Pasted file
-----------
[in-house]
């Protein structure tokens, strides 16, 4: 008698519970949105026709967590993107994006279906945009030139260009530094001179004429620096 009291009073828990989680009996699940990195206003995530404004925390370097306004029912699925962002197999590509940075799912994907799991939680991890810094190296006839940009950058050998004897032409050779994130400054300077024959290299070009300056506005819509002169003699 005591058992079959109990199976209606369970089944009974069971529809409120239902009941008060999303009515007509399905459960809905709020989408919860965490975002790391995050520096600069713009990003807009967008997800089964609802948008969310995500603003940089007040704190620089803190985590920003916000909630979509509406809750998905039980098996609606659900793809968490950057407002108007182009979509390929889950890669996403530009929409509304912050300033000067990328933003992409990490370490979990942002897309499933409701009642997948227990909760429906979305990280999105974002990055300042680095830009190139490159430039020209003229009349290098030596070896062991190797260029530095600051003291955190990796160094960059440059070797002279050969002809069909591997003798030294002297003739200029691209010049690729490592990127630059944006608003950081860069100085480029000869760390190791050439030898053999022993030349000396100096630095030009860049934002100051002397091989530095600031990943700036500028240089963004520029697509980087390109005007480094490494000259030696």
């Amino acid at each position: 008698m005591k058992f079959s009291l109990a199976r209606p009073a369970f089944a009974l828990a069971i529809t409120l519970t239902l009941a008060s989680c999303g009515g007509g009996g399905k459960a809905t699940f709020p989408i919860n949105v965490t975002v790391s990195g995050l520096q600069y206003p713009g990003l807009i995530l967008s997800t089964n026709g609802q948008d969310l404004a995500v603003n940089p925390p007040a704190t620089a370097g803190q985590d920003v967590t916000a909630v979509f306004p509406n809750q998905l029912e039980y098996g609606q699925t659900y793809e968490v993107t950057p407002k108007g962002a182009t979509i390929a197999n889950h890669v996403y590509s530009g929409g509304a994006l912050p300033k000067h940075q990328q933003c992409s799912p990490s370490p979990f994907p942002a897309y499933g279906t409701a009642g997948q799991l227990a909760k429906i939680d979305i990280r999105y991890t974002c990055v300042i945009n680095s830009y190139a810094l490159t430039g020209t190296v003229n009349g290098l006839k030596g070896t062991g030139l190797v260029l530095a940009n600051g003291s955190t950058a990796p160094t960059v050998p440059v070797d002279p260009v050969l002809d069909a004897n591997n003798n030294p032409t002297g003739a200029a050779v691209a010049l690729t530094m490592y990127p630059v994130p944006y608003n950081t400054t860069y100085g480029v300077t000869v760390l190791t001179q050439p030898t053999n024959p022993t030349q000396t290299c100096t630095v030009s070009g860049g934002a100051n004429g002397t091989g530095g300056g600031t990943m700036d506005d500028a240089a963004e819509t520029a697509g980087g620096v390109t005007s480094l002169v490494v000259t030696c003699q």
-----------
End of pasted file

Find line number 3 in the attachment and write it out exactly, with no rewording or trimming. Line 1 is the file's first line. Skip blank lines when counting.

């Amino acid at each position: 008698m005591k058992f079959s009291l109990a199976r209606p009073a369970f089944a009974l828990a069971i529809t409120l519970t239902l009941a008060s989680c999303g009515g007509g009996g399905k459960a809905t699940f709020p989408i919860n949105v965490t975002v790391s990195g995050l520096q600069y206003p713009g990003l807009i995530l967008s997800t089964n026709g609802q948008d969310l404004a995500v603003n940089p925390p007040a704190t620089a370097g803190q985590d920003v967590t916000a909630v979509f306004p509406n809750q998905l029912e039980y098996g609606q699925t659900y793809e968490v993107t950057p407002k108007g962002a182009t979509i390929a197999n889950h890669v996403y590509s530009g929409g509304a994006l912050p300033k000067h940075q990328q933003c992409s799912p990490s370490p979990f994907p942002a897309y499933g279906t409701a009642g997948q799991l227990a909760k429906i939680d979305i990280r999105y991890t974002c990055v300042i945009n680095s830009y190139a810094l490159t430039g020209t190296v003229n009349g290098l006839k030596g070896t062991g030139l190797v260029l530095a940009n600051g003291s955190t950058a990796p160094t960059v050998p440059v070797d002279p260009v050969l002809d069909a004897n591997n003798n030294p032409t002297g003739a200029a050779v691209a010049l690729t530094m490592y990127p630059v994130p944006y608003n950081t400054t860069y100085g480029v300077t000869v760390l190791t001179q050439p030898t053999n024959p022993t030349q000396t290299c100096t630095v030009s070009g860049g934002a100051n004429g002397t091989g530095g300056g600031t990943m700036d506005d500028a240089a963004e819509t520029a697509g980087g620096v390109t005007s480094l002169v490494v000259t030696c003699q």